Let’s talk about competition—no, it is not industry competition I have in mind. I am talking about a game of family chess! I learned chess from my father. I remember playing a couple of chess games during the weekend. It was a casual event between the two of us that involved having a chess match after lunch. My father learned chess from his father, my grandfather. During family events, quite often, the chessboard was already prepared on arrival. Looking back, it was a great spirit-filled activity, a relaxing time, and a nice tradition. Now, during COVID times, we extend this tradition but instead of having a live game, my son and I meet virtually at an online chessboard. It is a relaxing break at the end of a day, and I am proud to admit that I am losing the majority of the chess games against him. I am sure there are family traditions like this around the world. How have you continued the traditions in your country?
And now, back to the Analog Dialogue articles.
It was not so long ago that RF engineering was an emerging discipline. Today RF technology is so deeply ingrained in our lives that it is inconceivable how modern civilization could survive without it. Communication and transportation, industrial automation and healthcare, aerospace and defense are all areas heavily relying on the RF technologies that underpin any RF signal chain, which is the central theme of this article, “RF Signal Chain Discourse: Properties and Performance Metrics.” We all know that RF stands for radio frequency, and a common definition ties this term to a specific range of frequencies extending from MHz to GHz portions of the electromagnetic spectrum. If we take a closer look we come to realize that the actual boundaries of the RF portion of the spectrum are defined differently. Then what is RF?
In Part 3 of our CTSD Precision ADCs article series, we will highlight the “alias free” nature of new CTSD ADCs, which improves the immunity to interferers, or signals outside the signal bandwidth of interest, without any added periphery design. The key challenge for signal chain designers is that the ADC sampling phenomenon causes these interferers to alias into the signal bandwidth of interest (in-band) and degrade performance. The solutions to reject these aliases are one of the reasons why traditional ADC signal chain designs are quite complex. The unique inherent alias rejection property of new precision CTSD ADCs provides a simplified solution. This article, “CTSD Precision ADCs—Part 3: Inherent Alias Rejection Made Possible,” compares the complexity of alias rejection solutions for currently available precision ADC architectures.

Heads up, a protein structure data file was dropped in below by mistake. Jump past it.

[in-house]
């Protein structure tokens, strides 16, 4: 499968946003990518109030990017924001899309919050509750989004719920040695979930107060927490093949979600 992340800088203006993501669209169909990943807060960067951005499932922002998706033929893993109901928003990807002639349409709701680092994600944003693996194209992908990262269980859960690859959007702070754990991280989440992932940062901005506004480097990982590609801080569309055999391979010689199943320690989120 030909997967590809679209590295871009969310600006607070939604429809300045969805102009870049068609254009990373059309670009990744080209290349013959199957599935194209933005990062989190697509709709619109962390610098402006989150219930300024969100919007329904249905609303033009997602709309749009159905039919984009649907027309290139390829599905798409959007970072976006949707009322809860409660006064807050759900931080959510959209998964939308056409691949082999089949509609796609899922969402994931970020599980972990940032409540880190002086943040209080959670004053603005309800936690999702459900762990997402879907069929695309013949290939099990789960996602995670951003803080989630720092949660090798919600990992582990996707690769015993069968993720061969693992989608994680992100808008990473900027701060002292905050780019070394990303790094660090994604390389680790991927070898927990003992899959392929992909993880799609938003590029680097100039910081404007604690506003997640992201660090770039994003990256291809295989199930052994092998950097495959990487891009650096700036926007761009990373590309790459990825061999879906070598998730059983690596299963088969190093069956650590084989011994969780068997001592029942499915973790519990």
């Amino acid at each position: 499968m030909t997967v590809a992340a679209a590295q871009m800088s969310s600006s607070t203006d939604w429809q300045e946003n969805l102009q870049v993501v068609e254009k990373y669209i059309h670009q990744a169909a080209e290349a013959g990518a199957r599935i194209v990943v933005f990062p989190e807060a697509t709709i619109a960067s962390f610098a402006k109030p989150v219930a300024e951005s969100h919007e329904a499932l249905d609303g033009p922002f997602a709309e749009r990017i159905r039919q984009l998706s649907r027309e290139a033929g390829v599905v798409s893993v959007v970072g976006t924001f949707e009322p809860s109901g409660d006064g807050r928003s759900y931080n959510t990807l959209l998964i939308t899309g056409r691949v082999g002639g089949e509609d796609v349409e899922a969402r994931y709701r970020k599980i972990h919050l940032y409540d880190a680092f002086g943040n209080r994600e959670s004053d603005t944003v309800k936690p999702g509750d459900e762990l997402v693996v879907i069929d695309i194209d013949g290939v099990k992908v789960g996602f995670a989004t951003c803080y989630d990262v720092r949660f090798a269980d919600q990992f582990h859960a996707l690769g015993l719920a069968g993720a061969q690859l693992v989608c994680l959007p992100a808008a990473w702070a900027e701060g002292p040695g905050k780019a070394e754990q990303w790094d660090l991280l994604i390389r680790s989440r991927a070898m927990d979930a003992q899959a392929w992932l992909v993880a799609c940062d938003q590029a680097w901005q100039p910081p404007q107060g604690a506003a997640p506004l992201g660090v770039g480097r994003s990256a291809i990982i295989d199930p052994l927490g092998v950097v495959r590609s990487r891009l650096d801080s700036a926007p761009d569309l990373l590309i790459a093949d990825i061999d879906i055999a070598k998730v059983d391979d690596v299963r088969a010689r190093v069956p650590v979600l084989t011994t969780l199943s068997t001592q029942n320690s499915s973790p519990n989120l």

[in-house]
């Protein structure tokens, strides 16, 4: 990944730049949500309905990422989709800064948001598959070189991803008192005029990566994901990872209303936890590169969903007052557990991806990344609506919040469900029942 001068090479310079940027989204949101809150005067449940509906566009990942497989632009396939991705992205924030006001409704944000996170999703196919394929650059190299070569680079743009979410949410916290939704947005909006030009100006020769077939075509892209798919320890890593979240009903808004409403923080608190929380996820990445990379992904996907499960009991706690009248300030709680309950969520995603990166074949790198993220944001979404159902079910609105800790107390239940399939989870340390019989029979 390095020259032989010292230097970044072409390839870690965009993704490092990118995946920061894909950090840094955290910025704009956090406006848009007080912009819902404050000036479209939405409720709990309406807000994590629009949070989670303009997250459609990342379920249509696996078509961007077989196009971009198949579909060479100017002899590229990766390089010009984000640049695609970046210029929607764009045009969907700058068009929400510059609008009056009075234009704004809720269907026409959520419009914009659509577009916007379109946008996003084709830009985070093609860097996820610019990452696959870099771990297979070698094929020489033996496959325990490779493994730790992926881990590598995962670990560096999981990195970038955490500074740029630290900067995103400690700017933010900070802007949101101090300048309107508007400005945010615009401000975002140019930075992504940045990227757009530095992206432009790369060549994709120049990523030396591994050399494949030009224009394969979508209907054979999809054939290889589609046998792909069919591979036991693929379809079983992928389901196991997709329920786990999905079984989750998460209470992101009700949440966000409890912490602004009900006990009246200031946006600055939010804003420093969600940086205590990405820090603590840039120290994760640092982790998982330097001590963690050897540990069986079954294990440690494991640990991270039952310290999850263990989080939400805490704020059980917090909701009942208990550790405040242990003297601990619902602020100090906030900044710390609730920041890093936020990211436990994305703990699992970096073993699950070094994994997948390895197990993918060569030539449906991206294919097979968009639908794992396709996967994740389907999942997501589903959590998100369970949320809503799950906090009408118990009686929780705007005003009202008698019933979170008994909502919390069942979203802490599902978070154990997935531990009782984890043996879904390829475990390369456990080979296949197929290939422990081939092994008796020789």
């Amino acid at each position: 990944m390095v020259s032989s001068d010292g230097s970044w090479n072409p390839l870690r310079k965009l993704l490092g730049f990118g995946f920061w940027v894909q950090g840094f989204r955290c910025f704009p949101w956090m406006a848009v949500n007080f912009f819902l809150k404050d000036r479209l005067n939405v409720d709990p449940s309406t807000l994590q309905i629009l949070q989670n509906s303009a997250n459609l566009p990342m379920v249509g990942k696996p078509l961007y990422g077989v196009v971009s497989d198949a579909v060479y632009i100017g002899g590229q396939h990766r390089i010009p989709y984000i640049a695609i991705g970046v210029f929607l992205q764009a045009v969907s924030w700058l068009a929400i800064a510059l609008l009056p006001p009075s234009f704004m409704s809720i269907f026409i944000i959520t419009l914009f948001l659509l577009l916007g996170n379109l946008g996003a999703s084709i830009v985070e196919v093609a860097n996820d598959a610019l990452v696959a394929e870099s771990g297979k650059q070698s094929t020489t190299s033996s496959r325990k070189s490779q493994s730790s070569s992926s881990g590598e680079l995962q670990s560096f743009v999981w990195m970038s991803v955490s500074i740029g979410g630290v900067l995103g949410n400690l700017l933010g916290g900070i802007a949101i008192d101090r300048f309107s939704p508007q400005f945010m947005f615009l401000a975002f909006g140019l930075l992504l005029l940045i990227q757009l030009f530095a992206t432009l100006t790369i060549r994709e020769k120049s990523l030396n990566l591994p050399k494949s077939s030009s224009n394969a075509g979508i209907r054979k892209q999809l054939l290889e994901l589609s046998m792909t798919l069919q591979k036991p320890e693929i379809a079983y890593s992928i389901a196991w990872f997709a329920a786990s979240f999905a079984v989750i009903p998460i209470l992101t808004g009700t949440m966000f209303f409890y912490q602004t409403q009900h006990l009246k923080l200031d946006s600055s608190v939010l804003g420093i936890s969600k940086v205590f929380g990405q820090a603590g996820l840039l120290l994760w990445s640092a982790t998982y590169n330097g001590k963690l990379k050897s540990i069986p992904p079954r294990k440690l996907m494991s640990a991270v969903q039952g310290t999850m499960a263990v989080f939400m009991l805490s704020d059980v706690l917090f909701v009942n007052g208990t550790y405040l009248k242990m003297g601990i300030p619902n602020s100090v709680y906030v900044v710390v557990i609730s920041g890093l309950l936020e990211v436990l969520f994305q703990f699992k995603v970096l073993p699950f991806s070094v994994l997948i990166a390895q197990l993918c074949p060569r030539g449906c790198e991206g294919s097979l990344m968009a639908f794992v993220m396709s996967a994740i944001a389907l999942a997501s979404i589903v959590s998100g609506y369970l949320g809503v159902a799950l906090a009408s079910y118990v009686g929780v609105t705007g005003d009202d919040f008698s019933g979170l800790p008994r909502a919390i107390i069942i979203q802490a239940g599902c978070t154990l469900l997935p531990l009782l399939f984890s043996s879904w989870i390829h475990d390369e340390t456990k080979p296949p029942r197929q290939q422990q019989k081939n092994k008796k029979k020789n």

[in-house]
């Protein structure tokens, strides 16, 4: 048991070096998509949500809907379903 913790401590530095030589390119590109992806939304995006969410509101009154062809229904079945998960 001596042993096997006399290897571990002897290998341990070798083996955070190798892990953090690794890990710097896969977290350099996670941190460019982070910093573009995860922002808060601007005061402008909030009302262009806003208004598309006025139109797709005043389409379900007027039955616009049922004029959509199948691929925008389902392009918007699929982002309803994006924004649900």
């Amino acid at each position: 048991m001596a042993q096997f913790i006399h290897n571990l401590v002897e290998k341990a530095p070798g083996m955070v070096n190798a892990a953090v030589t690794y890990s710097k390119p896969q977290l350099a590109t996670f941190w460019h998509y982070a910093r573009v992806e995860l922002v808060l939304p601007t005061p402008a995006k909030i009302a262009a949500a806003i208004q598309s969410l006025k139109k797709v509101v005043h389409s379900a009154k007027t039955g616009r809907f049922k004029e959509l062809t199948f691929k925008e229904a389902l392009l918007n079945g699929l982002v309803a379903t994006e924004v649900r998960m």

We began our signal chain power series with the article, “Optimizing Power Systems for the Signal Chain—Part 1: How Much Power Supply Noise Is Tolerable?” We examined how power supply ripple noise can be quantified, and likewise, how these quantities can be connected to real effects in the signal chain. As noted, a pure focus on minimizing noise can come at the cost of increased size or lower efficiency. In the next article, “Optimizing Power Systems for the Signal Chain—Part 2: High Speed Data Converters,” we build on a generalized overview of the effects of power supply ripple in high performance signal chains. Part 2 dives deeper into the details of optimizing power distribution networks for high speed data converters. We compare a standard power distribution network to an optimized network to see where improvements can be made. Subsequent articles will explore specific optimization solutions for other signal chain devices, such as RF transceivers.
EMI performance is critical in noise-sensitive systems, especially when switch-mode power supplies are involved. In particular, the FM band (76 MHz to ~108 MHz) is sometimes the most difficult and last band to get enough EMI reduced to pass the EMI tests. Why is the high frequency FM band so difficult to mitigate? Low frequency (AM band) conducted emissions are dominated by differential-mode noise. High frequency conducted emissions are dominated by common-mode noise. Common-mode noise current is generated by nodes with changing voltages on the PCB. The current leaks through stray capacitance to reference ground and back to input plus and minus cables. Due to the complexity of stray capacitance around the PCB, it is not practical to simulate stray capacitance and estimate FM band conducted EMI. However, one simple approach is to test the board in the EMI chamber. This approach will be discussed in the article “RAQ Issue 188: Mitigation Strategies for Tricky FM Band Conducted EMI.”
In previous StudentZone articles, “ADALM2000 Activity: Zero-Gain Amplifier (MOS)” and “ADALM2000 Activity: Common Emitter Amplifier,” we outlined how to use transistors as current mirrors. In this month’s “ADALM2000 Activity: The Emitter Follower (BJT),” we will introduce you to another basic usage of a transistor—the simple NPN emitter follower (BJT) amplifier, also sometimes referred to as the common collector configuration. As always, we are using a breadboard and the ADALM2000 Advanced Active Learning Module.
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